Keep in mind that this is a process, almost like a marathon, that will take dedication. It is a good idea to write out a plan of all the things you wish to complete and tackle them one at a time.

Our goal with this article is to provide you with not only a big picture view of selling your property but also some practical actionable items that can be put to use right away.

We hope this information will be of use as you prepare to sell your home in the upcoming spring home selling season.

10 Things To Do Before Placing Your House on the Market

Many homebuyers are also sellers who need to place their current property up for sale in order to move into a different home. If you fall into that category, here are ten jobs to tackle before listing your home for sale.

  1. Remove ALL Non-Essential Items - You are getting ready to sell your house and move your stuff... ALL your stuff. It makes sense to eliminate as much as possible now. After all, it will be much easier to stage your home (storage spaces, for instance, should be less than half full during showings). You'll also have less stuff to pack up and move later.

  2.  Let the Light Shine - Clean your windows, eliminate heavy/dark drapery and window treatments, and change out all the light bulbs for the highest wattage recommended for each fixture. Do this inside, outside and in storage areas. The lighter and more "airy" your home seems, the more space it will appear to have and the more attractive it will be to potential buyers.

  3. Fix Things Throughout the House - Scratch off every small repair job you can find (a running toilet, a leaky faucet, a closet door thats jumped track, the doorbell that never worked, torn screens, etc.) Also look for small but important cosmetic updates 9new light switch plates, fresh tub/shower grout, a brand new welcome mat, etc.) Touch up the interior paint where needed and replace worn or outdated cabinet pulls/towel rods/hardware in the kitchen and baths. These small weekend fixes make a big difference and will pay for themselves, while massive renovations and makeovers may not.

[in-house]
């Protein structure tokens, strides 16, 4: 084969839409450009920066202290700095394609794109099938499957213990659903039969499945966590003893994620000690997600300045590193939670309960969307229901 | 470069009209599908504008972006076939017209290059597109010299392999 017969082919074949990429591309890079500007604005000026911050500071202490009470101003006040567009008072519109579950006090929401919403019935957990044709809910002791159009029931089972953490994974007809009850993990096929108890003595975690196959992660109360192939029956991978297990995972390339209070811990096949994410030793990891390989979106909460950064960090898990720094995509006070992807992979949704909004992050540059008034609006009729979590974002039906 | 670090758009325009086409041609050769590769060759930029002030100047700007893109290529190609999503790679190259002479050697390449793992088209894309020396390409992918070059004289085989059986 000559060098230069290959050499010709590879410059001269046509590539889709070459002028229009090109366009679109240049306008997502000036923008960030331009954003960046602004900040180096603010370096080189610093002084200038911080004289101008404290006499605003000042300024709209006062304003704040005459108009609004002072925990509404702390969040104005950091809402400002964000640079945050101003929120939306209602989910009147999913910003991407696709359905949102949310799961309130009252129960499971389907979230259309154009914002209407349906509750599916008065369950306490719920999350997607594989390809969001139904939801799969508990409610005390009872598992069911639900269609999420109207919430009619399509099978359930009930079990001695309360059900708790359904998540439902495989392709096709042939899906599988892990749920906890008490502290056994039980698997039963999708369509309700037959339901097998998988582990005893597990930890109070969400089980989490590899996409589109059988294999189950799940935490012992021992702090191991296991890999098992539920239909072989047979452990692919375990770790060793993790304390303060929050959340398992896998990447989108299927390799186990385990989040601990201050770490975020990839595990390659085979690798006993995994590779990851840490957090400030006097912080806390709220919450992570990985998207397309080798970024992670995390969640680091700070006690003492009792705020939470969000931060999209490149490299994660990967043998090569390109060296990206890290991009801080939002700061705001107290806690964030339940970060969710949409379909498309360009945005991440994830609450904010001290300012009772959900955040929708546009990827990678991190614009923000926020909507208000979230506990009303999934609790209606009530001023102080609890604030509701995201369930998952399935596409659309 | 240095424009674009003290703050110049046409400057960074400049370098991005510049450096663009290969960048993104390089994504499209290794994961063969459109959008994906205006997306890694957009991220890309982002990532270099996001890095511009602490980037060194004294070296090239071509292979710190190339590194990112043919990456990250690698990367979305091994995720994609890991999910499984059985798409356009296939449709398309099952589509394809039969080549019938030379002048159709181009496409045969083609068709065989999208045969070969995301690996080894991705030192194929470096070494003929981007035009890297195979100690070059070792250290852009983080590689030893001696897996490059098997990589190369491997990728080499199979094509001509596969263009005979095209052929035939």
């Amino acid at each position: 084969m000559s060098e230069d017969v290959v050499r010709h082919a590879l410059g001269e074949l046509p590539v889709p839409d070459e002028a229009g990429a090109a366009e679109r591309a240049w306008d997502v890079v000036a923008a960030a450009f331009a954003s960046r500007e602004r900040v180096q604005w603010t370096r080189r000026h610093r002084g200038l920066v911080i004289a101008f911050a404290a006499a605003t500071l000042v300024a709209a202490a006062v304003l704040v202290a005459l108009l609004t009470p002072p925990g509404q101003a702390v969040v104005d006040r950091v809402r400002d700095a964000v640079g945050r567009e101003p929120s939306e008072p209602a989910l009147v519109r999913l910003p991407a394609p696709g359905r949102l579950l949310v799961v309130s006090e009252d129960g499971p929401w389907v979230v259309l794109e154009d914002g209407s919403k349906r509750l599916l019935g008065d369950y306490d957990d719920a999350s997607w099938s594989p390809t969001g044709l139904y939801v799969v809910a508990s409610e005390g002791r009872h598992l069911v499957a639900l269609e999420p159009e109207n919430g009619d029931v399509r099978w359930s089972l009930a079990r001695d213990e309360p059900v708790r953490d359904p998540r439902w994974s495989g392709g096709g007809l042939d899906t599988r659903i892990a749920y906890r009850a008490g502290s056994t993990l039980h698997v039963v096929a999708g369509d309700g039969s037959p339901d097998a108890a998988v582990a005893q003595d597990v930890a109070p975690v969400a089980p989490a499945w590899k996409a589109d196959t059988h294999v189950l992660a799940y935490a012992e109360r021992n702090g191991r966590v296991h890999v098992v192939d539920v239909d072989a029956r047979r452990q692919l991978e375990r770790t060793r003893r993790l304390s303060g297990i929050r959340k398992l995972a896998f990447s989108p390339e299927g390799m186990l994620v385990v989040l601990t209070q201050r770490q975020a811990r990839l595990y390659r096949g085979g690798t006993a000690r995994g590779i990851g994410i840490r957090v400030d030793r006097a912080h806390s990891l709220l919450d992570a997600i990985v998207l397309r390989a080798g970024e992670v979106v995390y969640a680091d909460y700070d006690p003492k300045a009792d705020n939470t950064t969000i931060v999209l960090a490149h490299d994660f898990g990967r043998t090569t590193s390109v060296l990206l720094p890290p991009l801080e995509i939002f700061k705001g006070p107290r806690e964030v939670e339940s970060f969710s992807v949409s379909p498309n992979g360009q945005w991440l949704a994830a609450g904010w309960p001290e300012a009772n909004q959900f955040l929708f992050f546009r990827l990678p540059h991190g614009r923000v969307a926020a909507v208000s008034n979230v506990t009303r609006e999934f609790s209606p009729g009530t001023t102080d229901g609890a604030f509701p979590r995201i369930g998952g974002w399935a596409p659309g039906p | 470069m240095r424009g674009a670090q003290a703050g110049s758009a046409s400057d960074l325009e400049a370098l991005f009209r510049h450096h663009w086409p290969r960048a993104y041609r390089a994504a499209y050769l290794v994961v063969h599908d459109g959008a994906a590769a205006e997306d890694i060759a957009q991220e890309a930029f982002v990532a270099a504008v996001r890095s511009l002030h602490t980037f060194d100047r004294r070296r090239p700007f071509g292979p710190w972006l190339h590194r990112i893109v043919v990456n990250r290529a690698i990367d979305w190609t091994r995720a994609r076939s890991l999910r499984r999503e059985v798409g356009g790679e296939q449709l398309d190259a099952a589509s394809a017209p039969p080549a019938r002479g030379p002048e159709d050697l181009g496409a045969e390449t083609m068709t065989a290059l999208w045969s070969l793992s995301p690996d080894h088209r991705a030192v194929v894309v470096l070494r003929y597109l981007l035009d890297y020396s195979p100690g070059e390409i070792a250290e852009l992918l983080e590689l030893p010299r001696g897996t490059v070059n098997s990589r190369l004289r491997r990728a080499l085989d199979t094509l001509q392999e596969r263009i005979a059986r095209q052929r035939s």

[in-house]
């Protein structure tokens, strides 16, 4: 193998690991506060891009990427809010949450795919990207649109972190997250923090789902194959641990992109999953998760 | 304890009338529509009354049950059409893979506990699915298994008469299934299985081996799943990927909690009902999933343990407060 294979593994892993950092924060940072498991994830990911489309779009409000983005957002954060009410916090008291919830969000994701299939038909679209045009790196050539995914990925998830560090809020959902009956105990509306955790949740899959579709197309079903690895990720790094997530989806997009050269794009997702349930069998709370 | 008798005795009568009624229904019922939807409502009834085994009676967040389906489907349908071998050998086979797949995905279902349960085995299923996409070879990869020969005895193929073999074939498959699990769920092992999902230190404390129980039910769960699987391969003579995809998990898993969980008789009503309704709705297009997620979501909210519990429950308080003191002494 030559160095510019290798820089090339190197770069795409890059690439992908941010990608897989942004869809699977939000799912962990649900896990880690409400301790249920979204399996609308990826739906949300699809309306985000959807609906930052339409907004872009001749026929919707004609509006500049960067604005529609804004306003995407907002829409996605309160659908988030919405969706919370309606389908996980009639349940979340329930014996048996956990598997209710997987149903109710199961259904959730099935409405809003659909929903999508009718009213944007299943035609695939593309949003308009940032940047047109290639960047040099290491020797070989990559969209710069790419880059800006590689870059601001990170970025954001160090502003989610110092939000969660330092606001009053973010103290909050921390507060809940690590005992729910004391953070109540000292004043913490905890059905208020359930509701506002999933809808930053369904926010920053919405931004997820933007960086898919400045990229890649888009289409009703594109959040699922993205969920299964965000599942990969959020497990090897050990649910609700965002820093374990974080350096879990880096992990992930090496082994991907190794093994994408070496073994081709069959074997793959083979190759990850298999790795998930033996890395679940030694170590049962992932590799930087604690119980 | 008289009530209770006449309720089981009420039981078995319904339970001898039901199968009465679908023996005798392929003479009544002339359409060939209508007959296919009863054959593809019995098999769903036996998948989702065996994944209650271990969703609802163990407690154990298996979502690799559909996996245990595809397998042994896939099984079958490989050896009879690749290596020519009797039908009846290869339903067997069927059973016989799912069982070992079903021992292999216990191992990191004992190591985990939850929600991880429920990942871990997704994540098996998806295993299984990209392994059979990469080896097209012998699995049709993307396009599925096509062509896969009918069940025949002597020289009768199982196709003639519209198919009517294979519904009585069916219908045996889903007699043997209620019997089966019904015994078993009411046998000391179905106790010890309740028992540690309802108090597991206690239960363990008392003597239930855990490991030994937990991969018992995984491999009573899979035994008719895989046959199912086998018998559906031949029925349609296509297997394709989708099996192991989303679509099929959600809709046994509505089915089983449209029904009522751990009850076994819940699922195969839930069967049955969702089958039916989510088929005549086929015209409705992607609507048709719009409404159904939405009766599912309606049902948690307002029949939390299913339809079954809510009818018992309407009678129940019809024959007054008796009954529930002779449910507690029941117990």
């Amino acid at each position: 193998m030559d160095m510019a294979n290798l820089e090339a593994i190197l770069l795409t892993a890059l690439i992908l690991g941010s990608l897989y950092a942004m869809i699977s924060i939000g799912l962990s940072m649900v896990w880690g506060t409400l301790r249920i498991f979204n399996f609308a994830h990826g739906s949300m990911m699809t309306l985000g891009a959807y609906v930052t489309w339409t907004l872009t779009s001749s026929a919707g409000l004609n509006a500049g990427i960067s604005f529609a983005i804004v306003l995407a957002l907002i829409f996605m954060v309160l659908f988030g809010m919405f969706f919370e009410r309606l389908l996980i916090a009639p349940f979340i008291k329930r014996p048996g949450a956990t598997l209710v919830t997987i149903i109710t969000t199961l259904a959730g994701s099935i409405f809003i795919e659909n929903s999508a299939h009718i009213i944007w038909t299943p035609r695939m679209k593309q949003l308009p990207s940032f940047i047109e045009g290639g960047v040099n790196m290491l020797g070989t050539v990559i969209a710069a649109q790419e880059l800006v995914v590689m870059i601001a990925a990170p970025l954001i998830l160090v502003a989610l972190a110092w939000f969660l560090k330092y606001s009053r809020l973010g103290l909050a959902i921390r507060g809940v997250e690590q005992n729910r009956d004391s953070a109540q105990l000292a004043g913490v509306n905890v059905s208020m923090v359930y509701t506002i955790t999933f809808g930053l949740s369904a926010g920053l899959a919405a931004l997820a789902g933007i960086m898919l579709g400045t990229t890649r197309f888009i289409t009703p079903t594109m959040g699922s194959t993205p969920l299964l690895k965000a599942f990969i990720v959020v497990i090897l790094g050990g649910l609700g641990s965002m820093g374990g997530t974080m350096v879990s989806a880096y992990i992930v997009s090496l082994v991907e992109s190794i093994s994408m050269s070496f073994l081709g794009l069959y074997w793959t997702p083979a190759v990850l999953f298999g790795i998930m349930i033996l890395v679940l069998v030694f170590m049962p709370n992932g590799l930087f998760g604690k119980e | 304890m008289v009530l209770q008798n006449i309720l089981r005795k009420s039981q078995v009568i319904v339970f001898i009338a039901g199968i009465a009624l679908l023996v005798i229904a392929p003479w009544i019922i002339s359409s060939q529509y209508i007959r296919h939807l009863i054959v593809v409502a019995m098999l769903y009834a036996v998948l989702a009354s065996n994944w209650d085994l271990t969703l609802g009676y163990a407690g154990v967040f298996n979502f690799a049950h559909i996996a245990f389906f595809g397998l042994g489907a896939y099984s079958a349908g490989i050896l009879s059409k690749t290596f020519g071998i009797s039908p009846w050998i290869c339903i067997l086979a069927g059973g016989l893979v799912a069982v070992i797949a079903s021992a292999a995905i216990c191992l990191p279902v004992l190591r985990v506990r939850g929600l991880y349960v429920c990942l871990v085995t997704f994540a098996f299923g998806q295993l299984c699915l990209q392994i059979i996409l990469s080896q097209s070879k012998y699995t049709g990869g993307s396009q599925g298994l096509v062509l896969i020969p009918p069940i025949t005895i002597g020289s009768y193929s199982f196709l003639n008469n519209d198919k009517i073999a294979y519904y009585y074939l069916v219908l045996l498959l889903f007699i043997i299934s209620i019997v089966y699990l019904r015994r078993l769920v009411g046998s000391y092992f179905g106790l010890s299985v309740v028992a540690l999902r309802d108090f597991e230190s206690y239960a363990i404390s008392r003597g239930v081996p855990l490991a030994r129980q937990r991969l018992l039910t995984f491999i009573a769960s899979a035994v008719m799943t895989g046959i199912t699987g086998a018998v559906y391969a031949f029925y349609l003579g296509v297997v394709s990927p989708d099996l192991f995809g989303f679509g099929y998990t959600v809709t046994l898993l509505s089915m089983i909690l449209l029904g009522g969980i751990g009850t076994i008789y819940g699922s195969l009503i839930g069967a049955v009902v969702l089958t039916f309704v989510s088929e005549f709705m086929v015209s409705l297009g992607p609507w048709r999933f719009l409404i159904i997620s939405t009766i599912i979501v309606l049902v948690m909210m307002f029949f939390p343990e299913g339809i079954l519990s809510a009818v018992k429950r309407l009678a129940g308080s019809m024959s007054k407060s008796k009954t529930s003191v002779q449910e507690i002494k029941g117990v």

4. De-Personalize Everything - Envision a show room or luxury hotel executive suite and remove anything you wouldn't find in one of these locations. If it's a personal "statement," it probably needs to go. This includes collections, knick-knacks, and too-full shelves. People want to imagine THEIR stuff in your house. If your stuff is consuming all the space, it's much harder for buyers to see themselves living there. It's an important first step toward "Sold!"

  5. Tend the Yard- First impressions are made at the curb. Add a few flowers (preferably potted in beautiful containers) and remove anything that's not essential in your front, back and side yards. If you have a mailbox, now may be the time to replace it with a shiny new model. Paint fences, remove dead branches from trees, pull weeds, repair and edge sidewalks and driveways.

  6. Pull Together Paperwork - Before you start packing things, pull out all your owner's manuals, warranty information, and even purchase receipts on any appliances, renovations, etc. Create a notebook of these items to hand over to the new buyer and to easily answer potential buyers' questions. Also create a folder (that you'll keep) containing the last year of utility bills, so it's easy to answer those questions too.

  7. Get a Pre-Sale Home Inspection - Investing in a pre-sale inspection will help you know the potential problem areas of your home before you start showing it. You may want to remedy those issues, but even if you don't, you can avoid being surprised with big expenses after accepting a sales contract.

  8. Get Written Estimates - If you know that something in the home needs to be replaced (the roof or HVAC system, for instance), get a few replacement estimates. Even  if you aren't going to have the work done, you won't run the risk of knocking $20,000 off your selling price, during negotiations, for a $9,000 repair.

  9. Interview Real Estate Agents - Before you are ready to put your house on the market, begin researching and interviewing potential listing agents. This will include asking local co-workers and family members who have sold their house who they would recommend-and why. Do your own online research to see which agents do the best job of advertising and marketing their listings.

  10. Release Emotional Attachments to the House - Completing each of these steps (especially de-personalizing your home) will help you view your current house as a cherished place in life's journey, while also recognizing that your memories will be carried forward into new places. Detaching yourself emotionally from this major financial transaction will make negotiations much easier and a successful sale happen much faster.